On U.S. oil patches stretching along the Rockies and Great Plains, trailers hitched to trucks back up toward well pads to capture natural gas and convert it on the spot into electricity.
The trailers – carrying pipes, generators and computers – are called “mining rigs.” But their owners aren’t there to drill for oil. They are using stray natural gas unwanted by oil companies to power their search for another treasure: cryptocurrencies like Bitcoin.
Cryptocurrencies are virtual coins exchanged without middlemen, such as central banks, to purchase goods and services. Extracting the currency from cyberspace, however, requires vast amounts of often-expensive electricity. Supercomputers must run constantly in a race against other “miners” to solve complex math problems in order to unlock digital vaults holding the currency.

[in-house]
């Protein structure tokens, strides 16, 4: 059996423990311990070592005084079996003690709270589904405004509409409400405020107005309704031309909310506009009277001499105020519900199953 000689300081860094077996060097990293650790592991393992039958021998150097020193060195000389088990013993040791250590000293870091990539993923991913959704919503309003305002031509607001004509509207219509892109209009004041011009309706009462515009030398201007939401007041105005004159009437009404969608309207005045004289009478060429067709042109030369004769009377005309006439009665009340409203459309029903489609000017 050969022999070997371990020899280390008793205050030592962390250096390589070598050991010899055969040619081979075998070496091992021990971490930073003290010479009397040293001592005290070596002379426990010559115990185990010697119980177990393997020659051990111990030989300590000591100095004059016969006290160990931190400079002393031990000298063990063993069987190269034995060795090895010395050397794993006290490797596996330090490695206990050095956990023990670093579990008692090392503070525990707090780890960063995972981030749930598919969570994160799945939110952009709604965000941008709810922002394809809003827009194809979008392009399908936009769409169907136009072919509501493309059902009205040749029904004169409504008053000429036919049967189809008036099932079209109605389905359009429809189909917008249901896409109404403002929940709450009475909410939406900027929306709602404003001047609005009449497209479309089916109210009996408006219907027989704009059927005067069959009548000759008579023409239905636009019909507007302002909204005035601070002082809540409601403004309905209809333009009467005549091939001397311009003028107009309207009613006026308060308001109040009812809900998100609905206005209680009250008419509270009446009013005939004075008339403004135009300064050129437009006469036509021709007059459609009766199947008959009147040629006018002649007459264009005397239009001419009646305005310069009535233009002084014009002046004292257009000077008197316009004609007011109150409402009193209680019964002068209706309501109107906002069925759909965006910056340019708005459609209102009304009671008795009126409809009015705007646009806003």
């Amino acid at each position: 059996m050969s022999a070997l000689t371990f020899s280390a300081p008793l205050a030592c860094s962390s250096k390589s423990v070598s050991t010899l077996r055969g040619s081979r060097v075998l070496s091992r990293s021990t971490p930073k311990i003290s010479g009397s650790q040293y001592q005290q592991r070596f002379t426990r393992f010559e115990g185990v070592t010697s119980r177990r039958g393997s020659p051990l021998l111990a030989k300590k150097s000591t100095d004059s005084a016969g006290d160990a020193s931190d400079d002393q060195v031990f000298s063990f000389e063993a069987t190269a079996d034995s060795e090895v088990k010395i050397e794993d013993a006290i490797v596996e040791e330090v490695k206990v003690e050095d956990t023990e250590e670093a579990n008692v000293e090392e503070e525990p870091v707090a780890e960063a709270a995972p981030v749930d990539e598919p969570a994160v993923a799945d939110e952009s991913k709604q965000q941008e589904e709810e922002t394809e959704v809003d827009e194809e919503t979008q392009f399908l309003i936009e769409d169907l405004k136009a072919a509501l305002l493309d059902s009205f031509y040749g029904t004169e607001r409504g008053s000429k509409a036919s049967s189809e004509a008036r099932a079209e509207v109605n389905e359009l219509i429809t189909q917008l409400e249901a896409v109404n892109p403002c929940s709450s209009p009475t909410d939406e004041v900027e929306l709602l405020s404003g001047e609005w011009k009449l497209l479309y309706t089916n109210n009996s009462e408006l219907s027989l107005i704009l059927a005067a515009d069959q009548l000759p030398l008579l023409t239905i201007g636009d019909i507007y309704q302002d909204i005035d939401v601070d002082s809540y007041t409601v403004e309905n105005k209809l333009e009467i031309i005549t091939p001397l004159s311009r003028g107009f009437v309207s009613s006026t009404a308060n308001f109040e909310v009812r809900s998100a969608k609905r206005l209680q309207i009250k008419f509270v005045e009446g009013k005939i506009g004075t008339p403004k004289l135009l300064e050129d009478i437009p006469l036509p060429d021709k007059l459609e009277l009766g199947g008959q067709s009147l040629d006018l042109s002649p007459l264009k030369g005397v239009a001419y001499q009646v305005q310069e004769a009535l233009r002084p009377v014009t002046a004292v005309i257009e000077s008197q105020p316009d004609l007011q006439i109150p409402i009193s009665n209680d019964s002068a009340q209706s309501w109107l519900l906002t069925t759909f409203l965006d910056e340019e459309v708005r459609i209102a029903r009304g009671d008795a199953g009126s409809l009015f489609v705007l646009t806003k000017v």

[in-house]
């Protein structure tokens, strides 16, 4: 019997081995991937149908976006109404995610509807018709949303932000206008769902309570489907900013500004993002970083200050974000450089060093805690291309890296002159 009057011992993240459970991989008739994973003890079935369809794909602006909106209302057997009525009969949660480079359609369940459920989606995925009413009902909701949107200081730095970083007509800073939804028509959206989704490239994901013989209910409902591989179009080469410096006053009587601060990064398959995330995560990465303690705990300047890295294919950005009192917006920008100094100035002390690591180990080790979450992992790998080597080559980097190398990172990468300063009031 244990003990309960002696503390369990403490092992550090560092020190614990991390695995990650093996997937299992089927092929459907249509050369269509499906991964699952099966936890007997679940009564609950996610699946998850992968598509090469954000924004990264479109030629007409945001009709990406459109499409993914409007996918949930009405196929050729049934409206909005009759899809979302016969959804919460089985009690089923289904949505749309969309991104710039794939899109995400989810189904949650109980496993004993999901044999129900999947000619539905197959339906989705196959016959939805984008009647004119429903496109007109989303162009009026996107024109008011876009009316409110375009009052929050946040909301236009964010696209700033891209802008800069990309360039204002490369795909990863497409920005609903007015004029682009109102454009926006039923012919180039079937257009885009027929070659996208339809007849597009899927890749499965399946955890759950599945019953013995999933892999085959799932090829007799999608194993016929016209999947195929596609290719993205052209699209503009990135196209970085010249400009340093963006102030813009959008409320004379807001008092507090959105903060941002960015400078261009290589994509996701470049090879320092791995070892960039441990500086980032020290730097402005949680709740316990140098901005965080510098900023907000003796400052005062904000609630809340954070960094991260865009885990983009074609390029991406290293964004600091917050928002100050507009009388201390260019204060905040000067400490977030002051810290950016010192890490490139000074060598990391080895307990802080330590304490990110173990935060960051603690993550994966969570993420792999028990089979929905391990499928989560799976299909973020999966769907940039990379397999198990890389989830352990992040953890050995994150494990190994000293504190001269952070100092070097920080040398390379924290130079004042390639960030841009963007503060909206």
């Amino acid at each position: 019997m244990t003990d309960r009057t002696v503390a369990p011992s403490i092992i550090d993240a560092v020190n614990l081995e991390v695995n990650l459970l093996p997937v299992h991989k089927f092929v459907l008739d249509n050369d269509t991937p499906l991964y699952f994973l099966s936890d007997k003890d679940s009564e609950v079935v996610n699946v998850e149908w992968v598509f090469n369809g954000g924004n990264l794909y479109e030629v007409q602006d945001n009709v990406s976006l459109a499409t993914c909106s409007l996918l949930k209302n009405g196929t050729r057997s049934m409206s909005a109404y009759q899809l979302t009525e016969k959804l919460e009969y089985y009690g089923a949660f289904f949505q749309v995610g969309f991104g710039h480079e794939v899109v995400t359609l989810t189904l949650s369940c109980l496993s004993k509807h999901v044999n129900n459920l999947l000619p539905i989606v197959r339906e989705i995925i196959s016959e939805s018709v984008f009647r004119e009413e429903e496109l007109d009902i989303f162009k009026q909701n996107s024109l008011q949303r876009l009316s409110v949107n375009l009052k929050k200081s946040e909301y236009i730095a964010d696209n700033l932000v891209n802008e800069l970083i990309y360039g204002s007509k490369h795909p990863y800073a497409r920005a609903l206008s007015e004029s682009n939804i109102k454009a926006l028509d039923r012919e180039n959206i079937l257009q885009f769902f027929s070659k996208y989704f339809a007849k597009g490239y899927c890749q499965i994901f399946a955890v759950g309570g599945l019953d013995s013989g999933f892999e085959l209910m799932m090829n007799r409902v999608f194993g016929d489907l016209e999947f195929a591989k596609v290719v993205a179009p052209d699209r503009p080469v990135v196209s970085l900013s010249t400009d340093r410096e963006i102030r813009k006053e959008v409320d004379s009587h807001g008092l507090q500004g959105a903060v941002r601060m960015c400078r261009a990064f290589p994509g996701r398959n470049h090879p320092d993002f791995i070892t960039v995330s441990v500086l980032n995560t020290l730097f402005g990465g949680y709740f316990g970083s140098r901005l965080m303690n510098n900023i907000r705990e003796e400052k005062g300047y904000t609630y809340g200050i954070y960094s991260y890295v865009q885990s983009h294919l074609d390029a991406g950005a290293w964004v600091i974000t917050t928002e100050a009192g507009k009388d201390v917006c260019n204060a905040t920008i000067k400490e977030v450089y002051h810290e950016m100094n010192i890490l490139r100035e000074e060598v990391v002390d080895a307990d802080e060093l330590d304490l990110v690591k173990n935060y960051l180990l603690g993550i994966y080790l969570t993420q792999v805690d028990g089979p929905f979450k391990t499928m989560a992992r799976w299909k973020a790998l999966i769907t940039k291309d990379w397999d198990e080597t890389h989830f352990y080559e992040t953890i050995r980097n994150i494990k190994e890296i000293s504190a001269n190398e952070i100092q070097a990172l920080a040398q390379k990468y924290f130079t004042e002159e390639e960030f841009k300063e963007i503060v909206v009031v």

Placed in mobile trailers, these supercomputers run as hot as 160 degrees Fahrenheit (71 degrees Celsius), and in the cold of western North Dakota, people stay warm just by sitting near them, cryptocurrency miners say.
The miners are increasingly sending these rigs out to oil fields because it’s one of the cheapest ways to obtain the energy